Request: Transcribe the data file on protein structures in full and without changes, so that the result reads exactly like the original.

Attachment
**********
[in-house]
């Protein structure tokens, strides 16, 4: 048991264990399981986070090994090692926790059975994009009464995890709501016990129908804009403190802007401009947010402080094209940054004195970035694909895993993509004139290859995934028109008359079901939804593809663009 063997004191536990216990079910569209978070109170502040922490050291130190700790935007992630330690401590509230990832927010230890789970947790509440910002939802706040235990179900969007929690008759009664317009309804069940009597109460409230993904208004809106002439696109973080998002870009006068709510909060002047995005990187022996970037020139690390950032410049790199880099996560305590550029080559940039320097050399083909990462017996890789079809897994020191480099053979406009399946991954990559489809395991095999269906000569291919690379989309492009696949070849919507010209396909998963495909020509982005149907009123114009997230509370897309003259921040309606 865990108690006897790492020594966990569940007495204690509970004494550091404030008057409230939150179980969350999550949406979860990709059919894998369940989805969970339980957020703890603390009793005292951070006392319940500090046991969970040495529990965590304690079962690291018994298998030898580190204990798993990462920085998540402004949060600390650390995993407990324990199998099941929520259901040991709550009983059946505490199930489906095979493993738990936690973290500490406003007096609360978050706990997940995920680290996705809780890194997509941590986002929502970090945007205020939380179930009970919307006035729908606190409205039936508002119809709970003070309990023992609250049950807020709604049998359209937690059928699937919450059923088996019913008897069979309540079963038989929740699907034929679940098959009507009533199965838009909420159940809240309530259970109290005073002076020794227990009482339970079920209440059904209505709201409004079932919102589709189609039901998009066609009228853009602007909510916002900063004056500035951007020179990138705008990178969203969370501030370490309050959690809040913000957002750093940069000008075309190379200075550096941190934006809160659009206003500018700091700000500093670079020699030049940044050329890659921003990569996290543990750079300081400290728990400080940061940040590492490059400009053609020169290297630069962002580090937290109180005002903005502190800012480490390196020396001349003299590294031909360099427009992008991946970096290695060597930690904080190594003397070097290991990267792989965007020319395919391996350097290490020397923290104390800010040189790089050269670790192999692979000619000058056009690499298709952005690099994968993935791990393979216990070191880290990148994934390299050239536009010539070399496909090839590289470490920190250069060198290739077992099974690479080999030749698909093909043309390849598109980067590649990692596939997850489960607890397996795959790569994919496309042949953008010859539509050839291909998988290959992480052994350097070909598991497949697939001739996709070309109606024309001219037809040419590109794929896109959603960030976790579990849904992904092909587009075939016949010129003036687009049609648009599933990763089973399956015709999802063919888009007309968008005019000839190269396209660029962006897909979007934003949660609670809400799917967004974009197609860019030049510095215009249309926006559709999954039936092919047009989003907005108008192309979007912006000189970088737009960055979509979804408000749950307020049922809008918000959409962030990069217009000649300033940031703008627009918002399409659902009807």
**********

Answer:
[in-house]
């Protein structure tokens, strides 16, 4: 048991264990399981986070090994090692926790059975994009009464995890709501016990129908804009403190802007401009947010402080094209940054004195970035694909895993993509004139290859995934028109008359079901939804593809663009 063997004191536990216990079910569209978070109170502040922490050291130190700790935007992630330690401590509230990832927010230890789970947790509440910002939802706040235990179900969007929690008759009664317009309804069940009597109460409230993904208004809106002439696109973080998002870009006068709510909060002047995005990187022996970037020139690390950032410049790199880099996560305590550029080559940039320097050399083909990462017996890789079809897994020191480099053979406009399946991954990559489809395991095999269906000569291919690379989309492009696949070849919507010209396909998963495909020509982005149907009123114009997230509370897309003259921040309606 865990108690006897790492020594966990569940007495204690509970004494550091404030008057409230939150179980969350999550949406979860990709059919894998369940989805969970339980957020703890603390009793005292951070006392319940500090046991969970040495529990965590304690079962690291018994298998030898580190204990798993990462920085998540402004949060600390650390995993407990324990199998099941929520259901040991709550009983059946505490199930489906095979493993738990936690973290500490406003007096609360978050706990997940995920680290996705809780890194997509941590986002929502970090945007205020939380179930009970919307006035729908606190409205039936508002119809709970003070309990023992609250049950807020709604049998359209937690059928699937919450059923088996019913008897069979309540079963038989929740699907034929679940098959009507009533199965838009909420159940809240309530259970109290005073002076020794227990009482339970079920209440059904209505709201409004079932919102589709189609039901998009066609009228853009602007909510916002900063004056500035951007020179990138705008990178969203969370501030370490309050959690809040913000957002750093940069000008075309190379200075550096941190934006809160659009206003500018700091700000500093670079020699030049940044050329890659921003990569996290543990750079300081400290728990400080940061940040590492490059400009053609020169290297630069962002580090937290109180005002903005502190800012480490390196020396001349003299590294031909360099427009992008991946970096290695060597930690904080190594003397070097290991990267792989965007020319395919391996350097290490020397923290104390800010040189790089050269670790192999692979000619000058056009690499298709952005690099994968993935791990393979216990070191880290990148994934390299050239536009010539070399496909090839590289470490920190250069060198290739077992099974690479080999030749698909093909043309390849598109980067590649990692596939997850489960607890397996795959790569994919496309042949953008010859539509050839291909998988290959992480052994350097070909598991497949697939001739996709070309109606024309001219037809040419590109794929896109959603960030976790579990849904992904092909587009075939016949010129003036687009049609648009599933990763089973399956015709999802063919888009007309968008005019000839190269396209660029962006897909979007934003949660609670809400799917967004974009197609860019030049510095215009249309926006559709999954039936092919047009989003907005108008192309979007912006000189970088737009960055979509979804408000749950307020049922809008918000959409962030990069217009000649300033940031703008627009918002399409659902009807």